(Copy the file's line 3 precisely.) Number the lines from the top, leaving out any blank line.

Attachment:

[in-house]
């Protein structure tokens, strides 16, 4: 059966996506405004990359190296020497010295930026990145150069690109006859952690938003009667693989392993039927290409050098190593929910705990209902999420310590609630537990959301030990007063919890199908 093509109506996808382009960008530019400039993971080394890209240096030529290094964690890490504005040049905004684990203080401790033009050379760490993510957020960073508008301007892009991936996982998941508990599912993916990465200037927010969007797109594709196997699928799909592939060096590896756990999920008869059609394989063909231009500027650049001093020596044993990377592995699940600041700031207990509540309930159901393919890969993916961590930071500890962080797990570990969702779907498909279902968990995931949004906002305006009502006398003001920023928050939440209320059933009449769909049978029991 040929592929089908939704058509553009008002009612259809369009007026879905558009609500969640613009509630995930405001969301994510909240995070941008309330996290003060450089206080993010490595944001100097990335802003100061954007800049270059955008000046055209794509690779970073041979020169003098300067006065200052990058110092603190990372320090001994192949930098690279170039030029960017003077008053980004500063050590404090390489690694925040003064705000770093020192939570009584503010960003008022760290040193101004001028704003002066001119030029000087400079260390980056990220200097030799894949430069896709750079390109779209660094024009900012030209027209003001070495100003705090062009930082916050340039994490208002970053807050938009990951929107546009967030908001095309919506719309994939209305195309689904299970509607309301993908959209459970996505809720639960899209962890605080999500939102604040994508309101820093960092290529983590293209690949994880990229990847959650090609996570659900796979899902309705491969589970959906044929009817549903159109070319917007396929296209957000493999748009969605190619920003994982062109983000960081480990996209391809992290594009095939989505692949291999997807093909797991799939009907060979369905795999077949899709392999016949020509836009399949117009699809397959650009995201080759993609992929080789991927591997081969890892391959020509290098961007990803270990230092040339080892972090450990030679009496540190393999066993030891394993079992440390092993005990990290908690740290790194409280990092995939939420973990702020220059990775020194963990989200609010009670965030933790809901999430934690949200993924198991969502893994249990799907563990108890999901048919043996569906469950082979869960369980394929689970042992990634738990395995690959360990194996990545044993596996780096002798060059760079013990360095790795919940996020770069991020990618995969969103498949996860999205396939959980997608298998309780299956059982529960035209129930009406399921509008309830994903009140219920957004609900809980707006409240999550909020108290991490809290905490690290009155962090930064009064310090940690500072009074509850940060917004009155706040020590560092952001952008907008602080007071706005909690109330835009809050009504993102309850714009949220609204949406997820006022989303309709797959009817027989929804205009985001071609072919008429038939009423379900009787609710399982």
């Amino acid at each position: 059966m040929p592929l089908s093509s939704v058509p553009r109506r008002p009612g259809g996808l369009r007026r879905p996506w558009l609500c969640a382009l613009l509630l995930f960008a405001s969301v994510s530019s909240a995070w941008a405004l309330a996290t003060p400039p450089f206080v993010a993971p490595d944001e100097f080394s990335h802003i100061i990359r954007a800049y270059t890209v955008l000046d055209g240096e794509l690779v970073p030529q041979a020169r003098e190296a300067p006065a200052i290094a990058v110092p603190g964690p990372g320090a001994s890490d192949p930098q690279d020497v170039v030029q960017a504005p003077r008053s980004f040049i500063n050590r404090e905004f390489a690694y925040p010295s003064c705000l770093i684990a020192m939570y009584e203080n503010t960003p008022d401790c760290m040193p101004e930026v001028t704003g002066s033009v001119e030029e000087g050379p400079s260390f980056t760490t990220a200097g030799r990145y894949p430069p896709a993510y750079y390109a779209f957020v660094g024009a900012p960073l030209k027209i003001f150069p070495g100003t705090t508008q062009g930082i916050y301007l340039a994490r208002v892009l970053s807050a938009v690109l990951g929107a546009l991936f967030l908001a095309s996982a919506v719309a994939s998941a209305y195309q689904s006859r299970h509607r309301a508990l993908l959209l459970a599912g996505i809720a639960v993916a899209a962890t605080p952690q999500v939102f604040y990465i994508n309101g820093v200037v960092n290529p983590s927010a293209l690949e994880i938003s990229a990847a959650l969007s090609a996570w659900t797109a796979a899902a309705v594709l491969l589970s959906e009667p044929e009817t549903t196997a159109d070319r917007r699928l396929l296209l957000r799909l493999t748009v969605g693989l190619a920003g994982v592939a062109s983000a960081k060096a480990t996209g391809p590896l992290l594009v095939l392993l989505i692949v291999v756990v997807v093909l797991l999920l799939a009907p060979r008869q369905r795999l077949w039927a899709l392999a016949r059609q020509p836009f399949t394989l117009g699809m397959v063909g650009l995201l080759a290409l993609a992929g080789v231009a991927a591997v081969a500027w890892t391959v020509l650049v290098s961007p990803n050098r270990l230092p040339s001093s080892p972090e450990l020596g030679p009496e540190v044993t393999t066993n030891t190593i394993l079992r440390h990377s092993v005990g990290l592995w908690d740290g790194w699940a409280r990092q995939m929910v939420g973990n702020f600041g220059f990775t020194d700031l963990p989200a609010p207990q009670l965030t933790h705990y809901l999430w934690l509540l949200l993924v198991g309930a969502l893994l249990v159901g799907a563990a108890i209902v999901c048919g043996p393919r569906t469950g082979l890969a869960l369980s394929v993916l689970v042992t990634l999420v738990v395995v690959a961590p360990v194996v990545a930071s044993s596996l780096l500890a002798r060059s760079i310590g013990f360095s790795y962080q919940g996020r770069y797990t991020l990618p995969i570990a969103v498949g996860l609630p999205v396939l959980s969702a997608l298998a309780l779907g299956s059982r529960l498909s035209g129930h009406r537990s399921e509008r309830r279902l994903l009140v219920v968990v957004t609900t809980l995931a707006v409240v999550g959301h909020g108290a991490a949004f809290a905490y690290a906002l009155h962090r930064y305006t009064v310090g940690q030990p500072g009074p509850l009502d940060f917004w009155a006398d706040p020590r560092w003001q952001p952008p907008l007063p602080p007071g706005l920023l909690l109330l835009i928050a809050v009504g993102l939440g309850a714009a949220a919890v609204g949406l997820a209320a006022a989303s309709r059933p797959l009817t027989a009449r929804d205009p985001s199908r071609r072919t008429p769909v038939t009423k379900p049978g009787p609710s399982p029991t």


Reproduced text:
């Amino acid at each position: 059966m040929p592929l089908s093509s939704v058509p553009r109506r008002p009612g259809g996808l369009r007026r879905p996506w558009l609500c969640a382009l613009l509630l995930f960008a405001s969301v994510s530019s909240a995070w941008a405004l309330a996290t003060p400039p450089f206080v993010a993971p490595d944001e100097f080394s990335h802003i100061i990359r954007a800049y270059t890209v955008l000046d055209g240096e794509l690779v970073p030529q041979a020169r003098e190296a300067p006065a200052i290094a990058v110092p603190g964690p990372g320090a001994s890490d192949p930098q690279d020497v170039v030029q960017a504005p003077r008053s980004f040049i500063n050590r404090e905004f390489a690694y925040p010295s003064c705000l770093i684990a020192m939570y009584e203080n503010t960003p008022d401790c760290m040193p101004e930026v001028t704003g002066s033009v001119e030029e000087g050379p400079s260390f980056t760490t990220a200097g030799r990145y894949p430069p896709a993510y750079y390109a779209f957020v660094g024009a900012p960073l030209k027209i003001f150069p070495g100003t705090t508008q062009g930082i916050y301007l340039a994490r208002v892009l970053s807050a938009v690109l990951g929107a546009l991936f967030l908001a095309s996982a919506v719309a994939s998941a209305y195309q689904s006859r299970h509607r309301a508990l993908l959209l459970a599912g996505i809720a639960v993916a899209a962890t605080p952690q999500v939102f604040y990465i994508n309101g820093v200037v960092n290529p983590s927010a293209l690949e994880i938003s990229a990847a959650l969007s090609a996570w659900t797109a796979a899902a309705v594709l491969l589970s959906e009667p044929e009817t549903t196997a159109d070319r917007r699928l396929l296209l957000r799909l493999t748009v969605g693989l190619a920003g994982v592939a062109s983000a960081k060096a480990t996209g391809p590896l992290l594009v095939l392993l989505i692949v291999v756990v997807v093909l797991l999920l799939a009907p060979r008869q369905r795999l077949w039927a899709l392999a016949r059609q020509p836009f399949t394989l117009g699809m397959v063909g650009l995201l080759a290409l993609a992929g080789v231009a991927a591997v081969a500027w890892t391959v020509l650049v290098s961007p990803n050098r270990l230092p040339s001093s080892p972090e450990l020596g030679p009496e540190v044993t393999t066993n030891t190593i394993l079992r440390h990377s092993v005990g990290l592995w908690d740290g790194w699940a409280r990092q995939m929910v939420g973990n702020f600041g220059f990775t020194d700031l963990p989200a609010p207990q009670l965030t933790h705990y809901l999430w934690l509540l949200l993924v198991g309930a969502l893994l249990v159901g799907a563990a108890i209902v999901c048919g043996p393919r569906t469950g082979l890969a869960l369980s394929v993916l689970v042992t990634l999420v738990v395995v690959a961590p360990v194996v990545a930071s044993s596996l780096l500890a002798r060059s760079i310590g013990f360095s790795y962080q919940g996020r770069y797990t991020l990618p995969i570990a969103v498949g996860l609630p999205v396939l959980s969702a997608l298998a309780l779907g299956s059982r529960l498909s035209g129930h009406r537990s399921e509008r309830r279902l994903l009140v219920v968990v957004t609900t809980l995931a707006v409240v999550g959301h909020g108290a991490a949004f809290a905490y690290a906002l009155h962090r930064y305006t009064v310090g940690q030990p500072g009074p509850l009502d940060f917004w009155a006398d706040p020590r560092w003001q952001p952008p907008l007063p602080p007071g706005l920023l909690l109330l835009i928050a809050v009504g993102l939440g309850a714009a949220a919890v609204g949406l997820a209320a006022a989303s309709r059933p797959l009817t027989a009449r929804d205009p985001s199908r071609r072919t008429p769909v038939t009423k379900p049978g009787p609710s399982p029991t």